More editorials

Hmmm… is it a side effect of Thanksgiving turkey leftovers that has resulted in so many newspaper editorial writers turning their attention to NASA? An editorial in Tuesday’s Philadelphia Inquirer [free registration required] discusses NASA’s FY2005 budget. Like the New York Times yesterday, the Inquirer is skeptical about continuing the shuttle and station: “Why continue spending on the shuttles and space station if the results will be of dubious scientific value?” The editorial concludes that “with a federal budget awash in red ink, President Bush and NASA must make sure they’re committing money to the projects likely to yield the greatest scientific benefits.” (Yes, Rand, I can hear your rejoinder already.)

The Palm Beach Post weighs in on a much smaller part of the budget Tuesday: a lack of funding for the Tropical Rainfall Measuring Mission (TRMM). Readers may recall that NASA announced earlier this year it was shutting down the spacecraft, which is used in part to support hurricane forecasts, only to reverse that decision under pressure from the scientific community and Congress. However, the FY05 budget failed to include the estimated $28-36 million needed to keep TRMM operating through 2006. “[T]he budget cut for potentially life-saving research is untimely, given President Bush’s push for exorbitant manned missions to the moon and to Mars,” the editorial claims. “Such glamour projects tend to get more attention and money.” Ironically, the editorial undercuts its support for TRMM by including a quote from National Hurricane Center Director Max Mayfield, who said that what forecasters really need is more aircraft reconnaissance of hurricanes.

4 comments to More editorials

  • In an era where we are not doing big science so often any more, it is not unreasonable for scientists to act like economists predict and express preferences. Especially preferences for more money for scientists and less for hefting weighty astronauts.

    I think the biggest argument in favor of the feasibility of interplanetary colonization is that the scientists are saying they won’t learn anything. Now do we have the political will to leave the cradle?

  • Well, I believe that NASA’s is about the only “discressionary” budget to get a significant increase. That would make it stick out like a sore thumb to anyone whose budget _did_ get cut. It’s no surprise that this makes a splash in the newspapers.

    I’ve spent the last six months or so plowing through Asif A. Siddiqi’s one-thousand pages of fine print on the history of the Soviet lunar program. (An outstanding tomb, albeit in need of a few more proofreading passes.)

    Just before going to sleep last night, I read an interesting point. He argued, if I remember correctly, that if you compare the mass of lunar samples returned by Apollo-12, with the mass returned by Luna-16, and compare the total cost of each sample, it is not at all clear that the human flight cost more per unit returned science. This is true even if you ignore the much wider distribution and more intelligent collection strategy for the Apollo samples.

    If anyone is interested in the exact quote, I’ll try to post it tomorrow.

    — Donald

  • Dogsbd

    Robertson: “He argued, if I remember correctly, that if you compare the mass of lunar samples returned by Apollo-12, with the mass returned by Luna-16, and compare the total cost of each sample, it is not at all clear that the human flight cost more per unit returned science.”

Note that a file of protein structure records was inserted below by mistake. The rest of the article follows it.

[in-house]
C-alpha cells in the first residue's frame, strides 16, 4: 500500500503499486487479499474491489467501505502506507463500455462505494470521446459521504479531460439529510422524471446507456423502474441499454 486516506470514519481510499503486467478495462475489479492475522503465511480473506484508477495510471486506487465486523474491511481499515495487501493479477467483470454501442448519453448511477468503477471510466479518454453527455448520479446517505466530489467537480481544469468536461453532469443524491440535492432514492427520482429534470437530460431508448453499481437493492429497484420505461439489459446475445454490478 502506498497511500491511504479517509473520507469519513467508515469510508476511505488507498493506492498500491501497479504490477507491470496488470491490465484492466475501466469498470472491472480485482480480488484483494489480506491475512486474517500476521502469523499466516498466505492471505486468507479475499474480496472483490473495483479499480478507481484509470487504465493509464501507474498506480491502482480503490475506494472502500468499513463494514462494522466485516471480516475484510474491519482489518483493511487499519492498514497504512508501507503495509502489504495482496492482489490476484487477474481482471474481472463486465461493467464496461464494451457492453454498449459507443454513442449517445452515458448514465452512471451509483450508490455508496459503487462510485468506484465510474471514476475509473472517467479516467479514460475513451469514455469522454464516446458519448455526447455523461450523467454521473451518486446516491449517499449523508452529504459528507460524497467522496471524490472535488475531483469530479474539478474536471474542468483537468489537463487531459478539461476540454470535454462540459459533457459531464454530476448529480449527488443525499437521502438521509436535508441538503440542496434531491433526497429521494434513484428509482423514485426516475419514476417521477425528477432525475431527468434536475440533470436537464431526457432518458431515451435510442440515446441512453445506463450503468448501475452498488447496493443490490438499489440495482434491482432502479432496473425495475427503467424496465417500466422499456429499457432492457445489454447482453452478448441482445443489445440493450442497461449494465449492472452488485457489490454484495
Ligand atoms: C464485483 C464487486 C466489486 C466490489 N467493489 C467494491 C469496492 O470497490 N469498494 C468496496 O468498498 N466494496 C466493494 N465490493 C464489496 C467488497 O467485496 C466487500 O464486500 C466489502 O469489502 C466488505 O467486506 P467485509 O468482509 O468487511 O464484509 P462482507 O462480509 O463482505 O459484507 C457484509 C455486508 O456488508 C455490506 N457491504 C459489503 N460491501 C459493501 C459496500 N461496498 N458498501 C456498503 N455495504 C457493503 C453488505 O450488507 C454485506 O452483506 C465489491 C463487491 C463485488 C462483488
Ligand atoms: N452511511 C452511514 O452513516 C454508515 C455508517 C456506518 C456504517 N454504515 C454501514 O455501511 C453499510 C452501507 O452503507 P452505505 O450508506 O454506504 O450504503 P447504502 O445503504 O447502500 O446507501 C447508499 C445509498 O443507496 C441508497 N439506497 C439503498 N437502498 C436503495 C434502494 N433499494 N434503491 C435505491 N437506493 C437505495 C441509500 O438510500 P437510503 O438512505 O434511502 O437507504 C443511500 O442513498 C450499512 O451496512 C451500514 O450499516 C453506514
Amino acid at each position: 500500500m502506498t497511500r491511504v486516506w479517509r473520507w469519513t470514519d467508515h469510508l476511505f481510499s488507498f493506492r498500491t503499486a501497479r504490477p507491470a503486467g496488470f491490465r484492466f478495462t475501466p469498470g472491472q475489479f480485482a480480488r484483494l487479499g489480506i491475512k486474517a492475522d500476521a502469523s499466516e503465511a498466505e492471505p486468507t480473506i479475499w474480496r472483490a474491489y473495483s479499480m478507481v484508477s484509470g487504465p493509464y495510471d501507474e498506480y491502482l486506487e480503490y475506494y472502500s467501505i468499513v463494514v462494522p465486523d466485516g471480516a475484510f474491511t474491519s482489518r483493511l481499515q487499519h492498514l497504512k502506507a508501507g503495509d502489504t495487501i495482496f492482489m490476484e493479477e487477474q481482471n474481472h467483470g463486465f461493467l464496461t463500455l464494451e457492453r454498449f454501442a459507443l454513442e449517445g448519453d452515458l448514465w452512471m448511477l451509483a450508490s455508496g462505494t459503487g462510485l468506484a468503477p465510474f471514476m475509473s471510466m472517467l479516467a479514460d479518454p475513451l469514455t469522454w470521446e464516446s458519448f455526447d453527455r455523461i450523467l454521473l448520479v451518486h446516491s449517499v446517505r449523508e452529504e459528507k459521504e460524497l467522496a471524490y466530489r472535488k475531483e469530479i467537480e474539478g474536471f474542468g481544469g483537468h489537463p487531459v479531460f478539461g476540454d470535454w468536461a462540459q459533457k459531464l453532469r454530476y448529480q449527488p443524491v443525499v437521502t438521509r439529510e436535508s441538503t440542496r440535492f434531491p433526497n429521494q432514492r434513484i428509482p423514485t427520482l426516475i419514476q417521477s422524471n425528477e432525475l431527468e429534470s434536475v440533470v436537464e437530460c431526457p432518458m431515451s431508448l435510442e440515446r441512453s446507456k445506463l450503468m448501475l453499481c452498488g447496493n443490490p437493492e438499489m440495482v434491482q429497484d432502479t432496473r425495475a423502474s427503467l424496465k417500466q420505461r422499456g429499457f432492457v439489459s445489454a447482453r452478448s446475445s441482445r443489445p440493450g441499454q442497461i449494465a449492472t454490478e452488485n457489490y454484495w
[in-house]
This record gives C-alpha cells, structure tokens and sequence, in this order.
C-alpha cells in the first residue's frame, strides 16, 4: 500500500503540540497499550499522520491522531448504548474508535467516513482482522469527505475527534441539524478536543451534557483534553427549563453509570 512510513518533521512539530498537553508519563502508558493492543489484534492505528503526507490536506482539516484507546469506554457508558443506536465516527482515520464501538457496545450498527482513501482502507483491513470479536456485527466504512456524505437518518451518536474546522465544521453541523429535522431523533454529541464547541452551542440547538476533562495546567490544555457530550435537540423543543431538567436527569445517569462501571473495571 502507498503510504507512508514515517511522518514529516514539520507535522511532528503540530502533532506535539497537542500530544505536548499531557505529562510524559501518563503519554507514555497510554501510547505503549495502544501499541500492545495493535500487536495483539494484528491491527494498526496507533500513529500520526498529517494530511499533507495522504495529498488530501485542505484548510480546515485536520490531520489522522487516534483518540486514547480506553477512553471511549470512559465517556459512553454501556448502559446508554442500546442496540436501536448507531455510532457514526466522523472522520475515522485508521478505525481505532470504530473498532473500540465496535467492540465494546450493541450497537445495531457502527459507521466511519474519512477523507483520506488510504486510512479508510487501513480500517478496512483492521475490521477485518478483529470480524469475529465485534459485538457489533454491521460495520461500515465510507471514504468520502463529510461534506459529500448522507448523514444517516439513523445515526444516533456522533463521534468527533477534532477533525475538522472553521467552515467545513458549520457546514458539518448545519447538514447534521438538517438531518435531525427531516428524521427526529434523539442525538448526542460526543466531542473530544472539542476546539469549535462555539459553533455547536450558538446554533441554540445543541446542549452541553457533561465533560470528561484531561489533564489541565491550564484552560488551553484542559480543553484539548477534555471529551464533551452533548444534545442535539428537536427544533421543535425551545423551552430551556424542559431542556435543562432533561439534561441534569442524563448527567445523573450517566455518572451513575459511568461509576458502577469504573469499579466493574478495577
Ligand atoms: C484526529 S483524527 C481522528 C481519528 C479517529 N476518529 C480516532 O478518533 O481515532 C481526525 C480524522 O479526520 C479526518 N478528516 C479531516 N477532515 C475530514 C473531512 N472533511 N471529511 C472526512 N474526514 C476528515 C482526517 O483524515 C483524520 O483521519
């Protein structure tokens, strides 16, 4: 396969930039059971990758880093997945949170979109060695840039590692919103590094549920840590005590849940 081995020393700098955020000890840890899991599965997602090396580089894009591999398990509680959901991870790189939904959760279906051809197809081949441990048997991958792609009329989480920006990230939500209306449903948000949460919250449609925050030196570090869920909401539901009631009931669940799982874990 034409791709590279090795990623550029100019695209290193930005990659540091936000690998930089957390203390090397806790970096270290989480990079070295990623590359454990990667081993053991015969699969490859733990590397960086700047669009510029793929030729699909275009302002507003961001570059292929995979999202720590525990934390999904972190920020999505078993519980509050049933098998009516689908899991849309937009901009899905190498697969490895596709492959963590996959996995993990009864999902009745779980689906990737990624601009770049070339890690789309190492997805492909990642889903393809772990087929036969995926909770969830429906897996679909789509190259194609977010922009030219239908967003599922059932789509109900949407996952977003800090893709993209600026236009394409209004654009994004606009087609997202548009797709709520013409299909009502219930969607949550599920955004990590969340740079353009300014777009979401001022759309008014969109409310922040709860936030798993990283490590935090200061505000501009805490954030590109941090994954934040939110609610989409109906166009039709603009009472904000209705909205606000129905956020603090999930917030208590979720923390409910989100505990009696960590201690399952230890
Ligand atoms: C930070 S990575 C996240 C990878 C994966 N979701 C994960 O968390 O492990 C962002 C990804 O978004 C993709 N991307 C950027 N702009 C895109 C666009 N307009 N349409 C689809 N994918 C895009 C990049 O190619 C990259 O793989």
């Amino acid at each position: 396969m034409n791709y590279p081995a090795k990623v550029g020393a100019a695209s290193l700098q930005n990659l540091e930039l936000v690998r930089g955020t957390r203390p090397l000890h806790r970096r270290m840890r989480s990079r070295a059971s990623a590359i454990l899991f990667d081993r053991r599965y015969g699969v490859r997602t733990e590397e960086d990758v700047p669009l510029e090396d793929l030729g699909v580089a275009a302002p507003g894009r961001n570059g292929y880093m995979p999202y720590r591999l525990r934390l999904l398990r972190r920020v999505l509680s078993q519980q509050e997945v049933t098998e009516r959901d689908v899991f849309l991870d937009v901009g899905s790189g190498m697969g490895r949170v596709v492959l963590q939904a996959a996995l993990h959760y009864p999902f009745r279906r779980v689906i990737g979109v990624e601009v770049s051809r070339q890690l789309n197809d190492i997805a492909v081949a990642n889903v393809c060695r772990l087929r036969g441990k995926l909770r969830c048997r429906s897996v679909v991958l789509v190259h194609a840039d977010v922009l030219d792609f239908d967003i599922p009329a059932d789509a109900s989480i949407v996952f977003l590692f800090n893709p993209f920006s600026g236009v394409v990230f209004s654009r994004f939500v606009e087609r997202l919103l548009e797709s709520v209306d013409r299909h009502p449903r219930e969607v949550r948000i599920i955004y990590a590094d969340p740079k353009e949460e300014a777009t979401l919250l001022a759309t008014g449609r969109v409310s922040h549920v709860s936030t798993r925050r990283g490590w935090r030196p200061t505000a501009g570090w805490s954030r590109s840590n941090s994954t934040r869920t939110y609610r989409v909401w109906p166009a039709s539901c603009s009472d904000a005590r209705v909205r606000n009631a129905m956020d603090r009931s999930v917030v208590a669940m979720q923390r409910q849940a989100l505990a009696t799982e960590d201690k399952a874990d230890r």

Interesting, and actually very logical when you think about the total mass of an Apollo sample return vs the small mass the Luna robotic retun vehicles could manage.

  • Here is the quote:

    “The success of Luna-16 raised the inevitable comparison with the Apollo program. Soviet commentators naturally made much of their recent accomplishment. Academician Boris N. Petrov told TASS on September 24 that automatic exploration cost one-twentiety to one-fifth as much as piloted space exploration. TsKBEM Department Deputy Chief Raushenbakh was more specific in his comparisons, suggesting on September 28 that the cost of the samples returned by Luna-16 were considerably less than those brought back by the Apollo missions. [Soviet Space Programs, 1966-70, p383.] While the two programs are difficult, if not impossible, to compare, it is a fact that the two Apollo missions up to that point had returned a far greater amount (sixty kilograms) of lunar rocks and soil than Luna-16 (0.105 kilograms). Based on the per capita cost [Sic.] of a kilogram of lunar soil from the Luna mission versus the Apollo missions, there is no doubt that the latter were far superior. But, the amount of lunar soil returned is clearly [a] poor measure of the true scientific value of a mission. In purely scientific terms, the U.S. astronauts conducted a wide array of experiments on the surface while the Soviet controllers were extremely limited in their choice of research. The Apollo astronauts, for example, had a much greater ability to choose particular samples from a very large area compared to Luna-16. Finally, the costs of Apollo were associated with numerous intangible benefits — primarily associated with prestige — which clearly cannot be measured in the traditional sense. Luna-16 was certainly a remarkable technological accomplishment, but it was probably not, as Soviet officials of the day touted, a “cheaper and better” alternative to Apollo.

    “Challenge to Apollo: the Soviet Union and the space race, 1945-1974,” Asif A. Siddiqi, NASA SP-2000-4408,
    page 740.